P2Y12 receptor blockers (clopidogrel, prasugrel, ticagrelor) should be discontinued and relieved by aspirin, knowing that they are rarely given alone but most often with aspirin for patients with a coronary stent  (Level of evidence: 4). In the event of stoppage, the total duration of the treatment should not exceed 3 days for clopidogrel and ticagrelor, 5 days for acetylsalicylic acid and 7 days for prasugrel. In all cases, a multidisciplinary decision with the cardiologist or neurologist must be obtained. For example, aspirin is stopped 2 days before surgery and taken again 24 hours later.
In addition, a reinforced surveillance must be carried out within the 24 hours following the gesture in search of an evocative sign of postoperative hematoma  (Level of evidence: 4).
Systematic drainage of the surgical site does not reduce the risk of postoperative hematoma  (Level of evidence: 4).
According to HAS - ANSM 2012 guidelines , hemorrhagic risk in adrenal surgery is low. The discontinuation of antiplatelet agents such as acetylsalicylic acid is therefore not justified. Clopidogrel, prasugrel and ticagrelor should be stopped at a greater risk of bleeding, but should be relayed by acetylsalicylic acid. Their resumption should be considered quickly in light of the benefit-risk balance. The monitoring of the thrombotic risk, particularly coronary perioperative risk, must be established in collaboration with the anesthetic team and the physicians initiating the treatment.
It is recommended, when possible [10,11], to stop effective anticoagulant therapy before cervicotomy. (Grade 1C). The Antivitamin K (AVK) should be stopped 5 days before the procedure, the Dabigatran, 48 hours before.
It is recommended, where possible [10,11] to stop effective anticoagulant therapy before adrenalectomy. (Grade 1C).
If it is possible to stop therapeutic anticoagulation by AVK without relay .
• The last AVK dose should be given 5 days before surgery.
• Perform INR dosage the day before the intervention for goal of INR <1.5 with vitamin K prescription, oral if necessary, with a verification of 6 hours.
• LMWH anticoagulation should be resumed cautiously within 12 to 24 h after surgery (next morning) if hemostatic control is correct, gradually increasing doses to achieve therapeutic anticoagulation between 48 th and 72 th hour.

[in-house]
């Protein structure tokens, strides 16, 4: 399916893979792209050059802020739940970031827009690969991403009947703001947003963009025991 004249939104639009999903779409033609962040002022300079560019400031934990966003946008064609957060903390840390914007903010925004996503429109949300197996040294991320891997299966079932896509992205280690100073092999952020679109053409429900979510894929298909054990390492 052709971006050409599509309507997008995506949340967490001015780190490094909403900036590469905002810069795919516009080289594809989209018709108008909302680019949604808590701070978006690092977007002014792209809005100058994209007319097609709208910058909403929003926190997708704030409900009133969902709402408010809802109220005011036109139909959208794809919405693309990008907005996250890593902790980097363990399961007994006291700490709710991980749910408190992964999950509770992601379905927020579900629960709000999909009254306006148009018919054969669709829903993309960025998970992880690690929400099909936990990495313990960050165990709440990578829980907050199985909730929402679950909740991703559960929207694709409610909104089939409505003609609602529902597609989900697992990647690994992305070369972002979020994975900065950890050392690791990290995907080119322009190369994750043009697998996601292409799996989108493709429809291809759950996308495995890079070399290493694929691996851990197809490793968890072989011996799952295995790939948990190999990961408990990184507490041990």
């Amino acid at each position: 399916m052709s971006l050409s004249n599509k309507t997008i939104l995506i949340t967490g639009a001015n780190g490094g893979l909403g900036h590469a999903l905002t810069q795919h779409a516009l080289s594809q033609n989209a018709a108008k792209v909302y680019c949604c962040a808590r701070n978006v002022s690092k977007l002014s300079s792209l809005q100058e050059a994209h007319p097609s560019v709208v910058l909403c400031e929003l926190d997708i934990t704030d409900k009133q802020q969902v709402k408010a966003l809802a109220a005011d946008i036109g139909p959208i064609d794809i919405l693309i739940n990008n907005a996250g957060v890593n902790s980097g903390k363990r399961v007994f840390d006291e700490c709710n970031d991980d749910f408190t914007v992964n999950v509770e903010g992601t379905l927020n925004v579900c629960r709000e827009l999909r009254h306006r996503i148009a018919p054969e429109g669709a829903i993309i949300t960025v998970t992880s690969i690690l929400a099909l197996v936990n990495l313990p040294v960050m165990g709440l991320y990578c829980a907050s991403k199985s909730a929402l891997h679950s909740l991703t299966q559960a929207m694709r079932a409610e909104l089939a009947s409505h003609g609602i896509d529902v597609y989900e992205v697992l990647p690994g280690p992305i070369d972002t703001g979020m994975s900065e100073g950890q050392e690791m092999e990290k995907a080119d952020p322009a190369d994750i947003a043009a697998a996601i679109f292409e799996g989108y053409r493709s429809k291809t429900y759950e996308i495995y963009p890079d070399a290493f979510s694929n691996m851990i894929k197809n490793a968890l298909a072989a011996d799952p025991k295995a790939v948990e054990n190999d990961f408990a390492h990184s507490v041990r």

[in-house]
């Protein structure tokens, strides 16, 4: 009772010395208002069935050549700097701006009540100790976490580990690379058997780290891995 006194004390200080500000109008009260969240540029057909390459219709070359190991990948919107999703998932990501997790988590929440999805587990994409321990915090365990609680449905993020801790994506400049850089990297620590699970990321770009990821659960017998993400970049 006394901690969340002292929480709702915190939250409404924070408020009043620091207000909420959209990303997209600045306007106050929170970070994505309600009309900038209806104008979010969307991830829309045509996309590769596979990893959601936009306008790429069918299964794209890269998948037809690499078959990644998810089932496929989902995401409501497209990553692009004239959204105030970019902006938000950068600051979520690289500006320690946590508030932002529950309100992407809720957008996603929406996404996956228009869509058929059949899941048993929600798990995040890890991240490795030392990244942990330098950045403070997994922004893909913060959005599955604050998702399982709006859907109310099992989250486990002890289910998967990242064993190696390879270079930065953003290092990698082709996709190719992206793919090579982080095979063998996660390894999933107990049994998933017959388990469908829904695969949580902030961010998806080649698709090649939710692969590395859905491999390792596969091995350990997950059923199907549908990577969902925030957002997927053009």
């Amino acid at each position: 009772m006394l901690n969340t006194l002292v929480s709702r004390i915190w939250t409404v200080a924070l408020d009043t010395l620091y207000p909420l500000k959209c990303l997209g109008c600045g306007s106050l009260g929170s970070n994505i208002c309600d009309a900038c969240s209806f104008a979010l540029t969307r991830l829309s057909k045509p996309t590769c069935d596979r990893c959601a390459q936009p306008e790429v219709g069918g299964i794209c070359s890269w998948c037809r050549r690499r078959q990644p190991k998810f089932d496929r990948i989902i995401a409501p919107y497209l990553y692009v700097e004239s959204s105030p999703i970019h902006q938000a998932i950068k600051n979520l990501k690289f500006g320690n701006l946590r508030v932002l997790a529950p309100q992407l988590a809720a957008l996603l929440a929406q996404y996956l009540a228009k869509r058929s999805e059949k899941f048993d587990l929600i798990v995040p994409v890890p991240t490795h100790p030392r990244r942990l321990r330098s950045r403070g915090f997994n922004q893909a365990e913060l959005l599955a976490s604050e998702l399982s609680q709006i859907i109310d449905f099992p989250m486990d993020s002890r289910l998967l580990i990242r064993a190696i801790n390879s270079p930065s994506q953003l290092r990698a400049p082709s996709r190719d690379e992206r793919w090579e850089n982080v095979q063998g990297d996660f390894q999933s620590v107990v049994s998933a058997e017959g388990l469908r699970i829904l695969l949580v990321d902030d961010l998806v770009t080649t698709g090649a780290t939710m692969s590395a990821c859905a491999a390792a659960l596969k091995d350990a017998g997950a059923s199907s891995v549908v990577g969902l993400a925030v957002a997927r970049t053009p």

If it’s necessary to stop therapeutic anticoagulation by AVK and perform relay by heparin 
• Relay with therapeutic dose of Unfractionated heparin (UFH) should be stopped 4 to 6 hours before surgery.
• Relay with therapeutic dose of LMWH should be stopped 24 hours before surgery.
• LMWH or UFH should not be resumed at a fixed time after surgery or procedure without an examination of the risk of premature bleeding or the relevance of postoperative haemostasis.
• If the therapeutic dose relay is used in patients at high risk of postoperative bleeding, initiation should be delayed 48 to 72 hours after surgery when adequate surgical hemostasis has been achieved. If the bleeding persists beyond 72 h, the options include a low-dose heparin relay or AVK alone with no post-operative heparin relay. In other cases, the therapeutic dose heparin relay can be done 24 hours after surgery.
Cervical surgery- The last recommendations of the French Association of Endocrine Surgery (AFCE)  are not in favor, without totally contraindicating it, of ambulatory surgery after cervicotomy. The need for antiplatelet therapy or effective anticoagulant therapy is clearly contraindications to ambulatory care, and is in agreement with the recommendations of the American Thyroid Association (ATA)  (Level of evidence: 1).
Adrenal Surgery- Nowadays, there is very little experience with ambulatory laparoscopic adrenalectomy, and there is no recommendation of learned society. In this context, the need for antiplatelet therapy or effective anticoagulant therapy seems contraindications to ambulatory care. (Level of evidence: 4).
We thank for the proofreading the anesthesists, Professors Samama (University Hospital Cochin, Paris) and Nathan-Denizot (University Hospital Dupuytren, Limoges).
No competing financial interests exist.